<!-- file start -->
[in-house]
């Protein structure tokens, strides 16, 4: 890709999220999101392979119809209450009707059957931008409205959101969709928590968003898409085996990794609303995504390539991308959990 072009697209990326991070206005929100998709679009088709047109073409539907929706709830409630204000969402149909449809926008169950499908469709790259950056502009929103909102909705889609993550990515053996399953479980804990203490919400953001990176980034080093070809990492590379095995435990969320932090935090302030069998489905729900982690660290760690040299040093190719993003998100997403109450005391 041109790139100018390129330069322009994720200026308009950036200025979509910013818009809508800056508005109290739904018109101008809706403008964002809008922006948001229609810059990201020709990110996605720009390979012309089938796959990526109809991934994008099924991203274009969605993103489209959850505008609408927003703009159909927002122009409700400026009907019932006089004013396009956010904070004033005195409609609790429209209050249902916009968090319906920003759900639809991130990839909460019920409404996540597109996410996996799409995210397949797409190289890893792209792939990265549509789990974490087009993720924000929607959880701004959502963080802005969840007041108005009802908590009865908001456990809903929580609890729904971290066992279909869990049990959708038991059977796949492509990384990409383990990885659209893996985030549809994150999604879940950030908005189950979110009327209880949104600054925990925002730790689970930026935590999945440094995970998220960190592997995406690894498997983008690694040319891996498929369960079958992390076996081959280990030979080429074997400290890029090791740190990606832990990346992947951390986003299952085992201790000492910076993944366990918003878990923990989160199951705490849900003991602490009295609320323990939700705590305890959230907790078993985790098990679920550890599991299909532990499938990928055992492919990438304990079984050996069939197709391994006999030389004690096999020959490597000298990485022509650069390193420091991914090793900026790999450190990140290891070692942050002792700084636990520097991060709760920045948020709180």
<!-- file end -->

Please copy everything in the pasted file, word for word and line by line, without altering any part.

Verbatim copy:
[in-house]
């Protein structure tokens, strides 16, 4: 890709999220999101392979119809209450009707059957931008409205959101969709928590968003898409085996990794609303995504390539991308959990 072009697209990326991070206005929100998709679009088709047109073409539907929706709830409630204000969402149909449809926008169950499908469709790259950056502009929103909102909705889609993550990515053996399953479980804990203490919400953001990176980034080093070809990492590379095995435990969320932090935090302030069998489905729900982690660290760690040299040093190719993003998100997403109450005391 041109790139100018390129330069322009994720200026308009950036200025979509910013818009809508800056508005109290739904018109101008809706403008964002809008922006948001229609810059990201020709990110996605720009390979012309089938796959990526109809991934994008099924991203274009969605993103489209959850505008609408927003703009159909927002122009409700400026009907019932006089004013396009956010904070004033005195409609609790429209209050249902916009968090319906920003759900639809991130990839909460019920409404996540597109996410996996799409995210397949797409190289890893792209792939990265549509789990974490087009993720924000929607959880701004959502963080802005969840007041108005009802908590009865908001456990809903929580609890729904971290066992279909869990049990959708038991059977796949492509990384990409383990990885659209893996985030549809994150999604879940950030908005189950979110009327209880949104600054925990925002730790689970930026935590999945440094995970998220960190592997995406690894498997983008690694040319891996498929369960079958992390076996081959280990030979080429074997400290890029090791740190990606832990990346992947951390986003299952085992201790000492910076993944366990918003878990923990989160199951705490849900003991602490009295609320323990939700705590305890959230907790078993985790098990679920550890599991299909532990499938990928055992492919990438304990079984050996069939197709391994006999030389004690096999020959490597000298990485022509650069390193420091991914090793900026790999450190990140290891070692942050002792700084636990520097991060709760920045948020709180």